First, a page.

Job interview - A perspective from the interviewer side

Job interview - A perspective from the interviewer side
0

#1

So, recently I was asked by my manager to join him in going to interview for a new entry level Developer to help assist in our application development (Training would be given on-site). I’ve seen a few threads on experience from the person being interviewed but I wanted to share the perspective from the other side.

We didn’t have many planned technical question but thought I would still share the experience.

As someone who has keen interest in tech, my perception of hiring a developer was more on how enthusiastic they are and their will to continue learning, not purely on the degree(s) they have.

There were three candidates to be interviewed. A little about the three candidates:

Candidate 1

Degree in Psychology. Learnt programming in own time. It is their hobby and they have a curiosity to try new things, including exploring the potential of a Raspberry Pi. This candidate has used FCC too and we did speak about learning online. :smiley:

Candidate 2

Fresh graduate. Degree in Computer Science. Programming knowledge all from the course.

Candidate 3

No degree. Previously worked in an engineering firm. Also, in terms of programming skills, knew Matlab and expanded programming skills by working with IT teams in his previous role to implement UNIX script jobs. Looked to transition to IT full time.

This is the order they came in. We asked the following questions:

Questions
  • Tell us about yourself? - The everyday started question. It’s supposed to break the ice.
  • What made you apply for this role? – This was to understand what they wanted from us and whether their perception of the role is what we’ve said it to be.
  • [Brief explanation of our application]. So, this is essentially how the application functions. How could this be expanded? – This was to see if the candidate were able to think outside the box.

And then we went onto technical discussion based on the answer to the previous question.

Candidate 2/3 spoke more of the back-end changes possible. But, Candidate 1 did talk about connections to front end and discussed using react. When asked why this was preferred, the response was ‘Because, I’ve learnt this and it has great potential’. For the fact that it was an honest answer, this is definitely appreciated than someone just making up comparisons without actually knowing much about the other.

The duration of the interview ranged from 45 minutes to an hour. Candidate 1 was very enthusiastic. His drive for tech came across. Candidate 2 was the most knowledgeable, knew his technologies well. Candidate 3 was concise and direct.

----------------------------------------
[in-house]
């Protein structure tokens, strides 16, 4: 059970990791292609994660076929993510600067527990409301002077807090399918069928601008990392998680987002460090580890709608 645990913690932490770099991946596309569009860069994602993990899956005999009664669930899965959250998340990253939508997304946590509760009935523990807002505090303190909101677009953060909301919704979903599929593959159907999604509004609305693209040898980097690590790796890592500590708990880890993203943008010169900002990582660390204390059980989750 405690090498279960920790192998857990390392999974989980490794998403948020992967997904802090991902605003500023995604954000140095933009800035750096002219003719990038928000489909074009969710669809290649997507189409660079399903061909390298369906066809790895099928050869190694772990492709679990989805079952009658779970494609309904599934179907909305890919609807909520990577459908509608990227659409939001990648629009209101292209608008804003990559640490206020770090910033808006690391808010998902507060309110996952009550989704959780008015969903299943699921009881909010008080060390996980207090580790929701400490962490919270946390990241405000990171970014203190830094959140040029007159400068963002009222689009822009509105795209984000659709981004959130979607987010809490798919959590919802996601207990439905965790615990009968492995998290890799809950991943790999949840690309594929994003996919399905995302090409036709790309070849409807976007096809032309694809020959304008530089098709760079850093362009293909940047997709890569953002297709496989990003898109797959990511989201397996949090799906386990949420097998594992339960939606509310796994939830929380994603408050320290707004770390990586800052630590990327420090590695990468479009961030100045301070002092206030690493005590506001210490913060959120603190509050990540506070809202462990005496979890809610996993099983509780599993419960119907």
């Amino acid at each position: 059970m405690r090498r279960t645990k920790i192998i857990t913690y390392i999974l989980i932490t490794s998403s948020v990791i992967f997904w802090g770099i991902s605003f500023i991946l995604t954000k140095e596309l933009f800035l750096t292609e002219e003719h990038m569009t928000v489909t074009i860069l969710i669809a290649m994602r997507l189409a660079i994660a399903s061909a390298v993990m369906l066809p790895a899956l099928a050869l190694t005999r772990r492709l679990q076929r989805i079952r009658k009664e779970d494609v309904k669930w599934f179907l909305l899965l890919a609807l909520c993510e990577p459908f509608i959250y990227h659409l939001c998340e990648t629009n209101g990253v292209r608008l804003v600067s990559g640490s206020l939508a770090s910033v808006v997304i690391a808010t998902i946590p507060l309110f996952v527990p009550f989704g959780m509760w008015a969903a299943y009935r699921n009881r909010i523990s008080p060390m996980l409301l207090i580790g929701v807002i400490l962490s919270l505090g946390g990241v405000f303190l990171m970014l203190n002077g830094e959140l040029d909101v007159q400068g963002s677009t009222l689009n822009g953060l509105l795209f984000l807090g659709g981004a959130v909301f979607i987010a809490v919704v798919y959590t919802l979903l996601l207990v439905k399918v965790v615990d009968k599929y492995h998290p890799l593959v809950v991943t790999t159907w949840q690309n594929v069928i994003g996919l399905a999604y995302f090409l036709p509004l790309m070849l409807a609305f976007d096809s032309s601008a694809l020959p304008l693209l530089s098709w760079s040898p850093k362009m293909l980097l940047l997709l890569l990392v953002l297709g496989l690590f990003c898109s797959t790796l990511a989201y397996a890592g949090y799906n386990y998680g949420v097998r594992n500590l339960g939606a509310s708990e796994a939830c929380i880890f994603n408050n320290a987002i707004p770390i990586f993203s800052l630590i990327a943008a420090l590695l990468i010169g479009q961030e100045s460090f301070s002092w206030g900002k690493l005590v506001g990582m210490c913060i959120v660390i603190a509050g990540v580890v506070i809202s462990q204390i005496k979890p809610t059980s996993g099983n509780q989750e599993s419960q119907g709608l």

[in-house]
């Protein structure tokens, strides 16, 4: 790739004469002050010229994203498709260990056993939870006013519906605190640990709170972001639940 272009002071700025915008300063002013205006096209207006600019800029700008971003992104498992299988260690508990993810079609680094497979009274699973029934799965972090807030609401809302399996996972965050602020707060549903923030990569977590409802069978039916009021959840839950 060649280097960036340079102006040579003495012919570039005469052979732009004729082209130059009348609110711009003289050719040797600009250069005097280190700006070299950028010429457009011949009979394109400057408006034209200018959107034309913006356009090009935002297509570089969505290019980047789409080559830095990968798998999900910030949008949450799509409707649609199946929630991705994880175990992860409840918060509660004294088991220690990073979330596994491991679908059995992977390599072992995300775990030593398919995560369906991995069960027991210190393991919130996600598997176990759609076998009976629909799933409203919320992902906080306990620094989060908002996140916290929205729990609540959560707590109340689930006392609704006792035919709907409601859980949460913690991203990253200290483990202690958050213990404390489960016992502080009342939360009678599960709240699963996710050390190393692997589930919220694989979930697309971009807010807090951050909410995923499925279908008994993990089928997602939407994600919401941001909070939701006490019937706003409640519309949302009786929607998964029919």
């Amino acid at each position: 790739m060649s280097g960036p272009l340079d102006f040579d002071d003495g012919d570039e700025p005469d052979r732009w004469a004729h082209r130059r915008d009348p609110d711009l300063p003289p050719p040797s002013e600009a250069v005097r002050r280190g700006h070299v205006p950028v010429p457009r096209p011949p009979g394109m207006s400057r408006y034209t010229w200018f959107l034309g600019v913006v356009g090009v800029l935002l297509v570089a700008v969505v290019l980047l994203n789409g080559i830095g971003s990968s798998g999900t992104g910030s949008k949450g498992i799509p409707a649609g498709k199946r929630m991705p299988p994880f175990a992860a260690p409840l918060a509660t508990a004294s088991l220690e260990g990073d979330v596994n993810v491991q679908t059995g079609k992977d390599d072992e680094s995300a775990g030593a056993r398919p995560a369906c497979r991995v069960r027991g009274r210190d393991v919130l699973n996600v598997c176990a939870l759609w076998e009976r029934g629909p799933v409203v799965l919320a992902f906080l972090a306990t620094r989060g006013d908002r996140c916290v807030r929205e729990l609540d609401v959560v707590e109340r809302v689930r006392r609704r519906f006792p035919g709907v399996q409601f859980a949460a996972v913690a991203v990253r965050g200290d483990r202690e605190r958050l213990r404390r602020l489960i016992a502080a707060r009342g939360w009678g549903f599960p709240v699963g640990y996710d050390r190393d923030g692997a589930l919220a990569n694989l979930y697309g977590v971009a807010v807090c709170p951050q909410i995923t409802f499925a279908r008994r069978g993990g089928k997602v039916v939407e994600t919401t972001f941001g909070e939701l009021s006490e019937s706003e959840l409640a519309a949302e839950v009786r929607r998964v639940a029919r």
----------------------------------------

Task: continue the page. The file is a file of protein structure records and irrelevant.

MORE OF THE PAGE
In the end of it all, we have decided to hire both Candidate 1 and 3 as they could both bring something to the team and felt they were the right fit.

So, take home note from all this is… Passion in this field wins above all. At the interview point in time, you may be up against candidates who have better knowledge in this field but if you have the passion, you can still get the role. Use the content you know to your advantage and speak it with confidence. In this case, Candidate 2 may have better knowledge but the other two candidates felt like they were willing to do anything to exceed in this field. So, learn the content and the hard work that is being put in now will definitely pay off. :slight_smile:


Making the jump to freelance
#2

Thanks for sharing this insight, it’s incredibly interesting and valuable, specially because I see a lot of myself in both candidate 1 and 2 (no degree, programming as a passion and hobby, collaboration with current IT team in company) and this gives me a tiny bit of hope !

I’ve still got a long road ahead of me, but I’ll make sure to keep this words in mind !


#3

I’m glad it was helpful. There may be difficult interviews and hurdles to overcome too but the outcome in the end will always be positive if you stick to it.

Continue building portfolio, continue to code and continue to learn. All this leads to topics that can be bought up in the interview.

EDIT: Also, from a learner perspective, I don’t have a computer science degree either but I have a Developer role so it’s definitely possible. The way I see it is, if I can do it then anyone can. :slight_smile:


#4

I’ve conducted tons of interviews and Devina has some great points here. I’d also like to add that passion for"what our company does" is even more helpful than having passion and wanting to learn as a developer alone.

Build a project that echoes what we do. Include our API into something you make. Show us why you care about our specific part of the industry and our customers, and I’m WAY more likely to call you for that interview in the first place.

Of course, passion isn’t everything, you also need some level of skill. :slight_smile: